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Total earnings: $50.6 million

Prize money: $20.6 million

Endorsements: $30 million

There have been ten tennis seasons in which a player won more than $12 million in prize money. Djokovic owns seven of those years. His $135 million in career prize money has him $9 million ahead of Federer. Djokovic’s Lacoste endorsement is one of the richest deals in the sport.

1. Roger Federer

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Total earnings: $93.4 million

Prize money: $7.4 million

Endorsements: $86 million

In addition to his blockbuster Uniqlo pact, Federer added a multimillion-dollar deal with Rimowa last year. The luggage brand joined Credit Suisse, Mercedes-Benz, Rolex, Moet & Chandon, Barilla and others in Fed’s endorsement stable.

-Kurt Badenhausen; Forbes

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Grass Gets Greener For Young South African Golfing Wonder

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Seven-year-old Simthandile ‘Sim Tiger’ Tshabalala already has the golfing world at his feet.


South African golf legend Gary Player believes the country has the potential to produce the next Tiger Woods, a superstar with charisma and global appeal that will win major titles and become a role model to millions around the world.

Player told FORBES AFRICA late last year he was “convinced there is a black girl or boy in South Africa today with tremendous athletic prowess, and with the talent to be a champion”.

Player’s prophecy could come true sooner than, perhaps even, he expects, with the emergence of seven-year-old Simthandile ‘Sim Tiger’ Tshabalala, a youngster that has shown such outstanding talent on the golf course that the world has sat up to take notice.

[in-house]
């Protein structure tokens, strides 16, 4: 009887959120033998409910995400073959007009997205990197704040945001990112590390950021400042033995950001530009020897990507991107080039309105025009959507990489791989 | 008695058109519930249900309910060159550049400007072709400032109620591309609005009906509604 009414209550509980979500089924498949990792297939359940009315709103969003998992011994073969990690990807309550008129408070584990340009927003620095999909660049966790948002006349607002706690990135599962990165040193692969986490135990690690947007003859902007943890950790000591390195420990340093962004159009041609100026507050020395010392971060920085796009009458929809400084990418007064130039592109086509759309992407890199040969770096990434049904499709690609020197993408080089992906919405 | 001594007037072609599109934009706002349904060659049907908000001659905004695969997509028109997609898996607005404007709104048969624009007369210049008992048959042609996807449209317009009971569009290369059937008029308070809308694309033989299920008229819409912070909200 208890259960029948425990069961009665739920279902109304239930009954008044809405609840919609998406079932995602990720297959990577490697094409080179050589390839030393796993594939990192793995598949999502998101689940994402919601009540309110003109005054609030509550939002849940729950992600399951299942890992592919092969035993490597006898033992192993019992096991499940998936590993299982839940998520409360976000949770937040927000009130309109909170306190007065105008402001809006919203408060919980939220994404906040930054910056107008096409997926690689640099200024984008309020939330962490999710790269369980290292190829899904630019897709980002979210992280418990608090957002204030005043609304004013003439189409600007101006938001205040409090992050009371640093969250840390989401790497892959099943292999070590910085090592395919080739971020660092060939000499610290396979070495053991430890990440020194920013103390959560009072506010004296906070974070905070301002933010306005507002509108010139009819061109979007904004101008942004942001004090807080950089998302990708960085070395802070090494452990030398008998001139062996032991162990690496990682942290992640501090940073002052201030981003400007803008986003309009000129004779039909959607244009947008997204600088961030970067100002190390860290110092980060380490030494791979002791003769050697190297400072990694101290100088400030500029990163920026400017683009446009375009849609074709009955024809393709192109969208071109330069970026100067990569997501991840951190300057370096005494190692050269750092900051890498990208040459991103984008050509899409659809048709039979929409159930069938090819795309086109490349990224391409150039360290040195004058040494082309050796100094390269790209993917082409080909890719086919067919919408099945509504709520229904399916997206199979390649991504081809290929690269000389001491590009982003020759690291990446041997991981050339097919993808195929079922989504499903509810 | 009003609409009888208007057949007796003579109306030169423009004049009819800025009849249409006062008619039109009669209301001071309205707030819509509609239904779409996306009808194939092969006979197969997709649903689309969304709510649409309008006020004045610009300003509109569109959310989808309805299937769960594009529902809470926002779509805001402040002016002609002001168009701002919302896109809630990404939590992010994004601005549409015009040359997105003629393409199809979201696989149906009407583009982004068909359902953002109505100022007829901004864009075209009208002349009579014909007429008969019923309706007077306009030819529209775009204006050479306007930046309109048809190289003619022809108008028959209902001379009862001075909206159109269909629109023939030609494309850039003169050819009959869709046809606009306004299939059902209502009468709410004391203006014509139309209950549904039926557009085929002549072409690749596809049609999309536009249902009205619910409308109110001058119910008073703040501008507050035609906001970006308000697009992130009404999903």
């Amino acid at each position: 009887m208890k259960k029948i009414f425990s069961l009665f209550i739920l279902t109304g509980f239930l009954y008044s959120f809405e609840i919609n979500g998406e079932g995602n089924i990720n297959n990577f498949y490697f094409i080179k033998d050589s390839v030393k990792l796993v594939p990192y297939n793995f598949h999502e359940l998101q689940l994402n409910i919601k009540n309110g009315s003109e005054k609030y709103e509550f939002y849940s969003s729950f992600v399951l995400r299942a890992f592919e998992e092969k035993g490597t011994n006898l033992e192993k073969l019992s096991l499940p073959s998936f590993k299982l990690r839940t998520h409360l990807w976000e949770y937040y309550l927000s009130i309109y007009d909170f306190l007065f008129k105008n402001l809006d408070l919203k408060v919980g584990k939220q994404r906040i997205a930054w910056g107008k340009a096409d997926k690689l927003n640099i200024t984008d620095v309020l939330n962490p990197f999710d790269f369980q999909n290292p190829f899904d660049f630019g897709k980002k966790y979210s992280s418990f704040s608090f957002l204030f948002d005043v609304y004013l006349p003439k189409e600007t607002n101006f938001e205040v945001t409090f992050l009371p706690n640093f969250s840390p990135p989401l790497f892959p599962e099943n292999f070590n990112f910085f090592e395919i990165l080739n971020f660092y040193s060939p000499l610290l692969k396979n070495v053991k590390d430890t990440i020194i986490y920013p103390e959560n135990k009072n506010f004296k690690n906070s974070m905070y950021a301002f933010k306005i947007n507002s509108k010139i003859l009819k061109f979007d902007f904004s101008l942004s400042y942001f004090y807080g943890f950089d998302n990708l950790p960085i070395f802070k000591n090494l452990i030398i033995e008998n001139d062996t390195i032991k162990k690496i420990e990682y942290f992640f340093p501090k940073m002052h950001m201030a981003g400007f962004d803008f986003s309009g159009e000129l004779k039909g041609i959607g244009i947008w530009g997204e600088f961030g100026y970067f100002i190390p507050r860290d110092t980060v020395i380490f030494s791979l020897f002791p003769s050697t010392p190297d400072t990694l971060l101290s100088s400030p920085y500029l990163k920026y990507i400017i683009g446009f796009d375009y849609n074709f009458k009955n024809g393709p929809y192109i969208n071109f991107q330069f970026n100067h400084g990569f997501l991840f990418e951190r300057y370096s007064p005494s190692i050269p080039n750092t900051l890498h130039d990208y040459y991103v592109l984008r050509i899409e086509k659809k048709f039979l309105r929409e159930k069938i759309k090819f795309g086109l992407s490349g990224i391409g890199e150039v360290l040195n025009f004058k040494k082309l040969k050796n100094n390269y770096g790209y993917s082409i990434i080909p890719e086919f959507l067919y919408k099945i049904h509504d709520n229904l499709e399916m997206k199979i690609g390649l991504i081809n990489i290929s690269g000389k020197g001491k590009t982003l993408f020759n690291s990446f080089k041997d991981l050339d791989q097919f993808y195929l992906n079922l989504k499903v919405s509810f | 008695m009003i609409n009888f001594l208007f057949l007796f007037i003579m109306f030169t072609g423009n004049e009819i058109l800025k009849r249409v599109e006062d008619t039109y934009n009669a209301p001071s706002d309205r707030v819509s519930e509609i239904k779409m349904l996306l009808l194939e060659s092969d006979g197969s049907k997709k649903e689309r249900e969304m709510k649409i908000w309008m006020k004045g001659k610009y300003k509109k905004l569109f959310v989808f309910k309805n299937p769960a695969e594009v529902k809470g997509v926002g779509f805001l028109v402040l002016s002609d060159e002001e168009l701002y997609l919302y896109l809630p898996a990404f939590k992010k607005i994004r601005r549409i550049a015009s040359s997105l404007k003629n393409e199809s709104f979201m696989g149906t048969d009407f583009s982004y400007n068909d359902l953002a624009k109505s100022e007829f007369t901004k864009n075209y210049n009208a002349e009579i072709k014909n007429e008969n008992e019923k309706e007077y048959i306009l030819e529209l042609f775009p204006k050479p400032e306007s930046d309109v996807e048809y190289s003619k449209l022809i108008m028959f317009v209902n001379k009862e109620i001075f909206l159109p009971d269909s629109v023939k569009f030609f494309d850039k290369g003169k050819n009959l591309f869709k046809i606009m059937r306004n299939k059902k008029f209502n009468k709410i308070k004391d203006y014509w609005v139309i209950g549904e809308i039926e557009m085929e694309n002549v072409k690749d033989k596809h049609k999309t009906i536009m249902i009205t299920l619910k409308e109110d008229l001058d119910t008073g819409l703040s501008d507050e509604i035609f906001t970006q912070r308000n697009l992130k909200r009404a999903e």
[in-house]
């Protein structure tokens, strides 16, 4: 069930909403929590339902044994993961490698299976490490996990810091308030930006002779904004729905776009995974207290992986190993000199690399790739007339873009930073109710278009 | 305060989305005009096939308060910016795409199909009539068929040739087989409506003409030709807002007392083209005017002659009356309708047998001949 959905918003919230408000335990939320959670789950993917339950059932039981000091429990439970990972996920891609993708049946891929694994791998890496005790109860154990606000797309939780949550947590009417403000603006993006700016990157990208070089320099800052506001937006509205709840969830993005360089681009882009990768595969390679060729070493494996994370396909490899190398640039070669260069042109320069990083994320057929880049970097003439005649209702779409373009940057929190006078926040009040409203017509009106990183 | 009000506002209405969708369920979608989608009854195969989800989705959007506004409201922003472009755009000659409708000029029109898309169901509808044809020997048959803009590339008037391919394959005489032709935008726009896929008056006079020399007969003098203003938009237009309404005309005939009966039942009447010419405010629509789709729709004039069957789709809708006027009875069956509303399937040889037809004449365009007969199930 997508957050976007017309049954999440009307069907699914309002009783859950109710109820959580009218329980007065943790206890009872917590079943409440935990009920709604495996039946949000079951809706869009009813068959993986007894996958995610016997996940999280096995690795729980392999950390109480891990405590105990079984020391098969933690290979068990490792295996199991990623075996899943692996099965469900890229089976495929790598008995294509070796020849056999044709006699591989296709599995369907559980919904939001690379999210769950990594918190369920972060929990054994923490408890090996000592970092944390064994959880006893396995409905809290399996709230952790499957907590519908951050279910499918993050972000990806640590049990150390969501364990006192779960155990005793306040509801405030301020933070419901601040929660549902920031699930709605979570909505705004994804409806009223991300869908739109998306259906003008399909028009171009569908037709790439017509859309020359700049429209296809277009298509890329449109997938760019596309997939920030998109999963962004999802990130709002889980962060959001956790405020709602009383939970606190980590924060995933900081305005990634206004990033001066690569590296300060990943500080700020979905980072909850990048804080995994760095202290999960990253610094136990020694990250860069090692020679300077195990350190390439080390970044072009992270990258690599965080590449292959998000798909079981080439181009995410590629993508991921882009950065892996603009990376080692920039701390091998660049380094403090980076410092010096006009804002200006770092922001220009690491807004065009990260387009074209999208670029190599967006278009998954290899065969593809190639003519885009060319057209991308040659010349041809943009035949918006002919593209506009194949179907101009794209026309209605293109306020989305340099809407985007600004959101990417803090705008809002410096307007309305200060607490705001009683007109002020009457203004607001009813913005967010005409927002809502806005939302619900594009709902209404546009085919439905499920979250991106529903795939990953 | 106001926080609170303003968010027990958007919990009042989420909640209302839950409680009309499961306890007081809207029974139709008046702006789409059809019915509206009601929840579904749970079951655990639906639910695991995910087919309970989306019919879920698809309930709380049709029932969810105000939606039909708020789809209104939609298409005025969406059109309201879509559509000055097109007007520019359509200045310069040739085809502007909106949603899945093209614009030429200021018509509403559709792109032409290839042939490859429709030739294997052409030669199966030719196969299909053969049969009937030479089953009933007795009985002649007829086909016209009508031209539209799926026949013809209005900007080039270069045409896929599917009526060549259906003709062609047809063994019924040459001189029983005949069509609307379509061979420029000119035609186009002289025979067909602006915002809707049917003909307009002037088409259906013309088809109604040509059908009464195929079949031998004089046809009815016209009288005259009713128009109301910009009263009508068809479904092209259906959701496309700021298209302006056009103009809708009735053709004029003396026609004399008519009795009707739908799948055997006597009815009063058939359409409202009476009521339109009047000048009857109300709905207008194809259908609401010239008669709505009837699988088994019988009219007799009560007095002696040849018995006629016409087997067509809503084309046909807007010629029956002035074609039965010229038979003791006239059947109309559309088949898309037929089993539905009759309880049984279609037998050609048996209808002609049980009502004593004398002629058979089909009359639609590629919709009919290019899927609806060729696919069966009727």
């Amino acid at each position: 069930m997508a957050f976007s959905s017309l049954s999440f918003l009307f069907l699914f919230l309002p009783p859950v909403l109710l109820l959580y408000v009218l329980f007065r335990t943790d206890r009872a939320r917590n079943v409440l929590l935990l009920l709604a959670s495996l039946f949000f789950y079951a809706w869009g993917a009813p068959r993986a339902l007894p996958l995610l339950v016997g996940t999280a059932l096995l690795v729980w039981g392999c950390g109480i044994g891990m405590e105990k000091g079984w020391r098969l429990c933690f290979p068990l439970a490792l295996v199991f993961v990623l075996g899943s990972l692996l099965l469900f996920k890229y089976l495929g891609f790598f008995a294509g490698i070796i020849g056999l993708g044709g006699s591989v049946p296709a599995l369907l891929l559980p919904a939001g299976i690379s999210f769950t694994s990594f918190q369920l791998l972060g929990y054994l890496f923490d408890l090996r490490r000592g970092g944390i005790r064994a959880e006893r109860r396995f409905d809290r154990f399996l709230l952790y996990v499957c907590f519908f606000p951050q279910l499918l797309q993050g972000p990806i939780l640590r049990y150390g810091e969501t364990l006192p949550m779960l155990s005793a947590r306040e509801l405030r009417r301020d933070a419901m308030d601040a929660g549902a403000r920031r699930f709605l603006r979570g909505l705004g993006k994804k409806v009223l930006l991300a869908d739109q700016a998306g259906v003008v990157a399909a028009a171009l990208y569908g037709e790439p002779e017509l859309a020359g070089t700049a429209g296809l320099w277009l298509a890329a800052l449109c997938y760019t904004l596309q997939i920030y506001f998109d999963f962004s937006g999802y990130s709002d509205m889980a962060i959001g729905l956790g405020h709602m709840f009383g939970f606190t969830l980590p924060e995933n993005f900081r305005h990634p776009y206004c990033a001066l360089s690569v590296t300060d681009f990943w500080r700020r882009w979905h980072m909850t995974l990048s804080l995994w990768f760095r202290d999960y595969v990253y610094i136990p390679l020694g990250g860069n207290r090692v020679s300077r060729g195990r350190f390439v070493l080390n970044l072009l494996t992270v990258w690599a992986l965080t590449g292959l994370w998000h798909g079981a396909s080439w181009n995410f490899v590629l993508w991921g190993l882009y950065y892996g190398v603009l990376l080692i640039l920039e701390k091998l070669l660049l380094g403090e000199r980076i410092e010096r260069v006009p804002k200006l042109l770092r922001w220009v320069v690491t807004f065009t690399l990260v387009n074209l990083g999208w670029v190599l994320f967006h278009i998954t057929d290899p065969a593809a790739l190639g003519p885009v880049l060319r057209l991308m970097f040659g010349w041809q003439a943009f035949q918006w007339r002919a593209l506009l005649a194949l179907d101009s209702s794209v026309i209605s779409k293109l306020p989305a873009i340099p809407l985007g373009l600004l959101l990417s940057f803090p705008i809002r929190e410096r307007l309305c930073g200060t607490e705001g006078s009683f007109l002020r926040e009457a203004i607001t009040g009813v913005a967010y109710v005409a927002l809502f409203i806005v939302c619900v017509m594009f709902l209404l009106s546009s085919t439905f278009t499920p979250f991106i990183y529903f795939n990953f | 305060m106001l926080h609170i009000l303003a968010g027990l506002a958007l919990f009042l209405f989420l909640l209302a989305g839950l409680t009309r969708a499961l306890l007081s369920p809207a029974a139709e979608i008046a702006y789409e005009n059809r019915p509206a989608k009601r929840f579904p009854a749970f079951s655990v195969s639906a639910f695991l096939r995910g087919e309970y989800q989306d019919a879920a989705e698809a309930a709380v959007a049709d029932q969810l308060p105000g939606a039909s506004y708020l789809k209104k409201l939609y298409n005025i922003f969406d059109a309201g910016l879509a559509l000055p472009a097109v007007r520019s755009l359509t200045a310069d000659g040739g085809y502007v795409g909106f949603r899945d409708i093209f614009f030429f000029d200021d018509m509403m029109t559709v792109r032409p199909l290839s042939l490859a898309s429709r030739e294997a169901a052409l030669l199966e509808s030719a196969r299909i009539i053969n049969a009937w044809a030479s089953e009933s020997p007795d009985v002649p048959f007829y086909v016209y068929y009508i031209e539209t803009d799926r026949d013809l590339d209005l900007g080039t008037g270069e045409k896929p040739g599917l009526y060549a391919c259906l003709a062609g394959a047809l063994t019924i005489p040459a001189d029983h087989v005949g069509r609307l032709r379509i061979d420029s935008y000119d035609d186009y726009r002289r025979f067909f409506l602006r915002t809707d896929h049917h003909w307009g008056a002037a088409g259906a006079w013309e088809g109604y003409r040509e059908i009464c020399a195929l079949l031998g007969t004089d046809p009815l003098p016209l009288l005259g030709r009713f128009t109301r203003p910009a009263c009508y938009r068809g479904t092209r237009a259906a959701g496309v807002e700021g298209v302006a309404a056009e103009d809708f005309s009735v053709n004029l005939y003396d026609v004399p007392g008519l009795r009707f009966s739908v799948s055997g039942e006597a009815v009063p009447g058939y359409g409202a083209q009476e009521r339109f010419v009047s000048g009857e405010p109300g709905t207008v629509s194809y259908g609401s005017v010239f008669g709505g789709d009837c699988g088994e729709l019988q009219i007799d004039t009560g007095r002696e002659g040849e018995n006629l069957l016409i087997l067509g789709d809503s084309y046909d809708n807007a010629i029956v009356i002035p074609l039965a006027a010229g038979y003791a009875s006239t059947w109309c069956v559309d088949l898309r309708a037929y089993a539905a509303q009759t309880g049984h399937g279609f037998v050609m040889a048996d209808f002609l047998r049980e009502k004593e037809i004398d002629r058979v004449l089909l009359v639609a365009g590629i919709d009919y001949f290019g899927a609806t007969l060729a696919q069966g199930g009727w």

READ MORE | Grass Is Greener In Soweto For Golf Legend Gary Player

Tshabalala, who learned the game from YouTube videos and has only been professionally coached for the last few years, has already played at the Australian Open, where he came fourth, has played in Malaysia and Scotland, and won the local US Kids Tour this year.

He will soon be jetting off to the United States, England and Canada for more events in the coming month, fueling his passion to one day emulate, and then surpass, his hero.

“It’s going very well, it’s very exciting for me,” Tshabalala tells FORBES AFRICA. “I really look up to Tiger Woods, he was number one in the world for so long.

Seven-year-old Simthandile ‘Sim Tiger’ Tshabalala. Picture Supplied

“He won so many tournaments and, just like me, he started playing at such a young age. He carried that through to his adult life and became a legend.”

The way Tshabalala talks; he is seven going on 17, such is the maturity with which he answers questions.

Clearly, an exceptionally talented, and level-headed child, he has the golfing world at his feet.

His father, Bonginkosi Tshabalala, admits his son’s success has taken him rather by surprise, but he is determined to make sure all avenues are open for the youngster.

READ MORE | The World’s Highest-Paid Soccer Players 2019: Messi, Ronaldo And Neymar Dominate The Sporting World

“I grew up with an absent father, with no male guidance or exposure to many things, so it’s very important for me to be able to provide this platform for Sim. I want him to have a better life than me,” Tshabalala senior says.